Re: “Newcomers, changing tastes energize Biddeford food scene” (March 7):

Biddeford’s mayor recently compared the task of pushing paid parking plans ahead to “fighting a two-front war.” At the same meeting, Biddeford’s city manager, James Bennett, described some opponents of the plan as “grassy knoll” people. My observation is that this mentality is creating division in a community that needn’t be divided.

Many positive things are happening in Biddeford, and most people feel a rising tide. We’re a community that benefits from a blend of new and old, with a rich history defined by people who came here seeking a better life.

That asset, however, is compromised when the new and old are pitted against each other. This becomes inevitable when conviction about municipal policy is championed with authority instead of advocacy. In a two-front war, a general must seek to divide and then conquer. In a two-front war, collateral damage gets justified. In a two-front war, opponents are demonized and defectors are punished.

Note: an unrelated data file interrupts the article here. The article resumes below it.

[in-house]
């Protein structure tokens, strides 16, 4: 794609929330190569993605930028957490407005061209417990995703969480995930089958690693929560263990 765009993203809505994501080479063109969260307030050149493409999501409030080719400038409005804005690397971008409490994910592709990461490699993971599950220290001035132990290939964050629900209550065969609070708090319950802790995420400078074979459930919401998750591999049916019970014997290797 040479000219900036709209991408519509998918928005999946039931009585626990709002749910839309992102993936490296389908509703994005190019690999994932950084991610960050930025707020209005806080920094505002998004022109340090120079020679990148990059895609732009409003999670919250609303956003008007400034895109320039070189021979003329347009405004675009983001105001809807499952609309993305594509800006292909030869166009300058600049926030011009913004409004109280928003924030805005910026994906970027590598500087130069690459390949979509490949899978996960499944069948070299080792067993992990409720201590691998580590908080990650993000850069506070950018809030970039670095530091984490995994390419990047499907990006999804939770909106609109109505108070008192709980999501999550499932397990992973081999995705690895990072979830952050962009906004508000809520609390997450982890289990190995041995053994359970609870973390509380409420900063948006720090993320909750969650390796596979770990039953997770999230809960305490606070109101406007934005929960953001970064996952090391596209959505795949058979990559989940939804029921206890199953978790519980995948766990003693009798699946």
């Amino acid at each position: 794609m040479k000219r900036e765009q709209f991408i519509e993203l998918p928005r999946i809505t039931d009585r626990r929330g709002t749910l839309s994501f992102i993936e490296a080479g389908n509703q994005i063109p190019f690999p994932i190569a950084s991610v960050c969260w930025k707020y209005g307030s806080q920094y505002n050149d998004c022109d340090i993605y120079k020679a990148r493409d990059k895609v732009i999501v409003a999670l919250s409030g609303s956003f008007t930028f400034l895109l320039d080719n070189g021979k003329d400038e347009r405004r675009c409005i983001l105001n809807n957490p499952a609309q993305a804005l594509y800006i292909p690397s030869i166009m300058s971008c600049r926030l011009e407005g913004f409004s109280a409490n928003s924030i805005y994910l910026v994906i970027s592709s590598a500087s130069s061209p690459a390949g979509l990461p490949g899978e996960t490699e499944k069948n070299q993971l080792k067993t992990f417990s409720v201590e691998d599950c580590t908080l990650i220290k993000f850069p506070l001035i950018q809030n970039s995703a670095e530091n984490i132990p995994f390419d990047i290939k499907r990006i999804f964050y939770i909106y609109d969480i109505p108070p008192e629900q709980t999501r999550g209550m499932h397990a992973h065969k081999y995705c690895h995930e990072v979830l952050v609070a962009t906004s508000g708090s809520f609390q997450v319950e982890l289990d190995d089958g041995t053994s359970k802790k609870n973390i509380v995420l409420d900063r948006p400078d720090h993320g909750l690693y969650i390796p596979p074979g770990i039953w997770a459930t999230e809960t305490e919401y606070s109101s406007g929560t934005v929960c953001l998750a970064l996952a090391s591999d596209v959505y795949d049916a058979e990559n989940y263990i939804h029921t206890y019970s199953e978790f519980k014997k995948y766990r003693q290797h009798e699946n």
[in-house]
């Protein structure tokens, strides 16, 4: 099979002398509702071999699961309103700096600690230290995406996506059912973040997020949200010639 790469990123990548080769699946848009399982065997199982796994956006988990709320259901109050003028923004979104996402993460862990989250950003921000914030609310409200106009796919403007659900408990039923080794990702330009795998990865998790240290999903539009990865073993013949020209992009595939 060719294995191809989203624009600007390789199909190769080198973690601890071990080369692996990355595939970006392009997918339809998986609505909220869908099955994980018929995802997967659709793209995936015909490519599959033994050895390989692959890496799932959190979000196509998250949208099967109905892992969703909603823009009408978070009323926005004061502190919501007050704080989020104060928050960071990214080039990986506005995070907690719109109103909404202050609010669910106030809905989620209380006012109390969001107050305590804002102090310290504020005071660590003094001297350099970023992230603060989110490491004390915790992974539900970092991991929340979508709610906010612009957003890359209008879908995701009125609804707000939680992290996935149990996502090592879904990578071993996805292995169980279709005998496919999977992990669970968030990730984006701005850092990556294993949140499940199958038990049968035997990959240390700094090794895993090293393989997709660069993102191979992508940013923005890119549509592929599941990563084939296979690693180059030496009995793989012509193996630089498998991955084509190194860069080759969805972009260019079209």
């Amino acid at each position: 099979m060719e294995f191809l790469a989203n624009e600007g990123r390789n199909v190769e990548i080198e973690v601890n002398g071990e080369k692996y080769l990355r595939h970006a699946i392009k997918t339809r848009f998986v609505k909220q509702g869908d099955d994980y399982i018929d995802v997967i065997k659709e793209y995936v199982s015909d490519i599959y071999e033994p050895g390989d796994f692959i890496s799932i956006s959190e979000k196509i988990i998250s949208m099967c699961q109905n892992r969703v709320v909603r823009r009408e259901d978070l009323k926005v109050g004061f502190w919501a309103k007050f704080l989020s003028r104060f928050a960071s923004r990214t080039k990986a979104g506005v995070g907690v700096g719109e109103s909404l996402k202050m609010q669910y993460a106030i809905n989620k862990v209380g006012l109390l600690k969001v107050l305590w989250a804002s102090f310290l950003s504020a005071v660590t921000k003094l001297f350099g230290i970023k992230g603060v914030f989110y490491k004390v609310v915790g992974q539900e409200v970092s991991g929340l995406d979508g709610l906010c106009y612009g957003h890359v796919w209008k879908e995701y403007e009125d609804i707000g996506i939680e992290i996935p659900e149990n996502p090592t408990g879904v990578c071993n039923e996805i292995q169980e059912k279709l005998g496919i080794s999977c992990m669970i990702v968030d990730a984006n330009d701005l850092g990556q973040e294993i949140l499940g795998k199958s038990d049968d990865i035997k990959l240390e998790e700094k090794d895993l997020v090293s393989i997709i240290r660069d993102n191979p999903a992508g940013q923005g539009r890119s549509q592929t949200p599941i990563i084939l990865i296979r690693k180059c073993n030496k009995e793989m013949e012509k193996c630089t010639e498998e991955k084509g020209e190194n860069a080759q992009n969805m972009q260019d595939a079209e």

This mentality causes more than infighting. It also causes significantly less public participation. We’ve seen this by many measures in Biddeford, including voter participation and attendance at City Council meetings. “Why even bother?” has become a common refrain when it comes to both. The number of people who voted against a form of paid parking in 2014 was more than the aggregate number of voters in the entire 2017 election. I worry that our next municipal election may see even fewer. That is unless the mayor prioritizes public participation.

When our mayor speaks about his vision, his passion is contagious. It encourages our community, new and old, to focus on building our community up – together. It’s my hope this tone will prevail as this process continues. If it does, parking will get worked out and our renaissance will continue. That is, after all, the will of the people.

Matt Lauzon